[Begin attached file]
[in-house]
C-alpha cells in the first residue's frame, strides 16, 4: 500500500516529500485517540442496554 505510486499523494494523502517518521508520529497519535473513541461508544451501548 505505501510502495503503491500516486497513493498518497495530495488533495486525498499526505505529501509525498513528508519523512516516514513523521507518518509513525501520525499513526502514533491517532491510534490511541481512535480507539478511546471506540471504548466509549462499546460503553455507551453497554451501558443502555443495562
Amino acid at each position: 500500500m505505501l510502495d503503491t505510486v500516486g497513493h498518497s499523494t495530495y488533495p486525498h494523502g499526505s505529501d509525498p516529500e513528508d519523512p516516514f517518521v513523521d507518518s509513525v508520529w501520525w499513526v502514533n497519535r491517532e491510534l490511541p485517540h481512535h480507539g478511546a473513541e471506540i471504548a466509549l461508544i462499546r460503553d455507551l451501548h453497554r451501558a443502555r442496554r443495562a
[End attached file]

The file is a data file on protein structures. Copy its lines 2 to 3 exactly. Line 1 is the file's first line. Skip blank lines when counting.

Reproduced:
C-alpha cells in the first residue's frame, strides 16, 4: 500500500516529500485517540442496554 505510486499523494494523502517518521508520529497519535473513541461508544451501548 505505501510502495503503491500516486497513493498518497495530495488533495486525498499526505505529501509525498513528508519523512516516514513523521507518518509513525501520525499513526502514533491517532491510534490511541481512535480507539478511546471506540471504548466509549462499546460503553455507551453497554451501558443502555443495562
Amino acid at each position: 500500500m505505501l510502495d503503491t505510486v500516486g497513493h498518497s499523494t495530495y488533495p486525498h494523502g499526505s505529501d509525498p516529500e513528508d519523512p516516514f517518521v513523521d507518518s509513525v508520529w501520525w499513526v502514533n497519535r491517532e491510534l490511541p485517540h481512535h480507539g478511546a473513541e471506540i471504548a466509549l461508544i462499546r460503553d455507551l451501548h453497554r451501558a443502555r442496554r443495562a